Sunday, April 11, 2010

Pain polka (Polka Bread)

I was browsing through some papers my Mom gave me in 2005 when she moved from the apartment she had shared with my Dad to her retirement home and found an old notebook in which she had kept a detailed account of household expenses for a whole (presumably lean) year (only months are indicated but several clues lead me to think it was the year of my birth). Two food items appear on every single page day after day. Knowing mine was a French family, I am sure you already guessed that one of these two daily purchases was bread. The other one was milk. In my family, milk was sometimes used for soups (my mom made a wickedly delicious rice and potato milk soup) or dessert (caramelized rice pudding comes to mind), "pain perdu" (French toast) or crêpes but mostly it went into the hot Ovomaltine (Ovaltine in this country) which she had us drink every morning. We never drank cold milk and I don't remember us having cereals in the house until much much later and then only plain corn flakes which I didn't particularly care for as they became soggy extremely fast. I didn't like the taste of Ovomaltine either but my mom said we had to drink it because malt was good for children. Some blessed weeks she relented and bought Banania, a hot cocoa mix based on banana flour. We loved that! My Mom never had to coax us into eating bread however. It was an essential part of every meal. We mostly had baguettes, but also bâtards when we were in the country at my grandparents' house. Even at age 80, my grandfather rode his Solex (motorized bike) to the next village on the itinerant baker's day off (that baker drove slowly through the village on most days, selling bread from his store on wheels). I have no pictures of my grandfather riding his Solex with fat long loaves fastened to the rack behind the saddle but since he always wore a beret and had a big bushy mustache, I am pretty sure he must have looked like a poster Frenchman on the rides back home. We only ate crusty white bread, except for festive occasions when fresh oysters were on the menu. Then we had "pain bis" (a darker and denser bread which contained rye), spread with thick country butter. I liked it. But then, even as a child, I seldom met a bread I didn't like... Coming back from France last week, one of the first things I did was to reactivate my levain (the one I had started with Gérard) and get ready for baking again. The levain (which I had dehydrated nearly three months ago and kept in the form of dry nuggets) literally sprang back to life. I was able to use it after only two feedings. From my first batch, I made one bâtard, one funny-looking (but deliciously crunchy) S-shaped "tordu" (which I twisted but didn't score prior to baking) and two round polka breads.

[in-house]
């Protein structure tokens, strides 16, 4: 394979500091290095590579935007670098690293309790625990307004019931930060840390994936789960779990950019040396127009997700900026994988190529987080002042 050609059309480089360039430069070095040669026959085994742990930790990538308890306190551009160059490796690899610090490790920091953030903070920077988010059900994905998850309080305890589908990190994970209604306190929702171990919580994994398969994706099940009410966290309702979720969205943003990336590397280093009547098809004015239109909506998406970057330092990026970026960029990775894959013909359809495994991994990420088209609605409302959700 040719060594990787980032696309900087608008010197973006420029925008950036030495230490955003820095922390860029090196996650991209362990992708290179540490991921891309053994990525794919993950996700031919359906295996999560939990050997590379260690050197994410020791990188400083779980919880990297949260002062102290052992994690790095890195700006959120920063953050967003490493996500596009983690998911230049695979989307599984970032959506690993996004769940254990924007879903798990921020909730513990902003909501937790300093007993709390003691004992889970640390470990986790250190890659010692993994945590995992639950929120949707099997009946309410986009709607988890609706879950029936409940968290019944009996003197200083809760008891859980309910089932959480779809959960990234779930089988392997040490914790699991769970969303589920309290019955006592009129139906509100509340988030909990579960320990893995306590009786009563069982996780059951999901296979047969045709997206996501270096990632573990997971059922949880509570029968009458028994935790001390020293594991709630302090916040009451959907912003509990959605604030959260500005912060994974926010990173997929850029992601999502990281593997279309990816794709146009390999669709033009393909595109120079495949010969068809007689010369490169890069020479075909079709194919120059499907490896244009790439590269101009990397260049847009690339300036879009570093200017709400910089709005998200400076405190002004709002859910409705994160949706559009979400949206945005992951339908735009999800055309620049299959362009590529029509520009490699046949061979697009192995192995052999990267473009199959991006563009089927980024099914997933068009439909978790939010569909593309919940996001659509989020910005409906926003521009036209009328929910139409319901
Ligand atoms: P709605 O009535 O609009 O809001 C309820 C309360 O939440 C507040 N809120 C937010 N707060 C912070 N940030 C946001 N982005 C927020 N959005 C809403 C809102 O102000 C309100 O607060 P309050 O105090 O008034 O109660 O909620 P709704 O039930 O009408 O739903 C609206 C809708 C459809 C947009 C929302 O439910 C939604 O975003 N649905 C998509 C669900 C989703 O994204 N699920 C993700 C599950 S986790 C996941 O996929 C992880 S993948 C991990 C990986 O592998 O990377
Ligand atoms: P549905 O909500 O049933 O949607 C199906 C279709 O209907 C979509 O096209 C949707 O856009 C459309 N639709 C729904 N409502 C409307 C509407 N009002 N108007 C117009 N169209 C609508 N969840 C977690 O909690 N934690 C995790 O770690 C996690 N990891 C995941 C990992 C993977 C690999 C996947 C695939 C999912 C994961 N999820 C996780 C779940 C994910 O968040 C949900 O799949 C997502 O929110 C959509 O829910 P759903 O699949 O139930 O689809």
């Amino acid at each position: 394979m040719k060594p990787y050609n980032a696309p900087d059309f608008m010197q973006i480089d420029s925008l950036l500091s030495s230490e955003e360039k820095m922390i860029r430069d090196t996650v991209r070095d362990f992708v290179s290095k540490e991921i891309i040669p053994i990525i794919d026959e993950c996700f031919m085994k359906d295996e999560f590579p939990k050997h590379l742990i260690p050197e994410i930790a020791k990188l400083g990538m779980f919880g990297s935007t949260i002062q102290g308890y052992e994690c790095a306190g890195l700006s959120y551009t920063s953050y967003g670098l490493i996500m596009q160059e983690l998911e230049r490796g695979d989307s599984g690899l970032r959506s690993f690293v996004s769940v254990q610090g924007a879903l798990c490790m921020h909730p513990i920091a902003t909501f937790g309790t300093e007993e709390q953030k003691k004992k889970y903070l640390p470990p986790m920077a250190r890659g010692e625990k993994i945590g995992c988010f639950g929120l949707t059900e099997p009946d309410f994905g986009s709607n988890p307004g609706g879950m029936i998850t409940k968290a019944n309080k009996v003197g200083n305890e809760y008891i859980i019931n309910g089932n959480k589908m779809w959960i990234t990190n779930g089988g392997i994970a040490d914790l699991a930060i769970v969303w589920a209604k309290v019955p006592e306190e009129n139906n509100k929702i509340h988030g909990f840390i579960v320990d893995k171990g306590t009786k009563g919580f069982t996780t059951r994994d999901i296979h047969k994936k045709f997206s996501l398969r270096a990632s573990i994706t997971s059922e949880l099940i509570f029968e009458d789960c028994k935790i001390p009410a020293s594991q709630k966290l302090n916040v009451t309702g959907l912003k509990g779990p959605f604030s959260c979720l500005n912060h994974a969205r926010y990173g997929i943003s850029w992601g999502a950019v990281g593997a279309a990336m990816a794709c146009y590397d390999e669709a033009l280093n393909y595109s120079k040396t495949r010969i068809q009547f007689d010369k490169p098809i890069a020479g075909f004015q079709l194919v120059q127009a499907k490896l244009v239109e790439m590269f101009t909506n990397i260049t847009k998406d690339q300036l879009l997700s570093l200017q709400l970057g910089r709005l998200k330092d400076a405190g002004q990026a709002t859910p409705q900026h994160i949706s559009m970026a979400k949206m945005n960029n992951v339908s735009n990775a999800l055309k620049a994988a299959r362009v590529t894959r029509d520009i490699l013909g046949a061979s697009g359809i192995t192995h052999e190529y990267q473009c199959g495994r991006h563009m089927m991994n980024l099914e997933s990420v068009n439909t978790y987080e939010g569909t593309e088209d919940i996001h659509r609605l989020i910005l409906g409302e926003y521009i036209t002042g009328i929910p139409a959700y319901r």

Polka bread is for crust lovers. Popular throughout France, it dates back to the first years of the 20th century according to Pains d'hier et d'aujourd'hui (literally "Breads of yesteryear of and of today"), Mouette Barboff's excellent compendium of French breads which Marc Dantan has illustrated with stunning photographs. Barboff goes on to say that polka bread is a levain-fermented wheat bread, usually made from white flour. What makes it different from other breads is its tic-tac-toe scoring. While it is often round, it can also be found in long shapes (thus offering an even higher percentage of crust). In Paris and surrounding areas, it is often sold as a 4 lb-galette shaped loaf.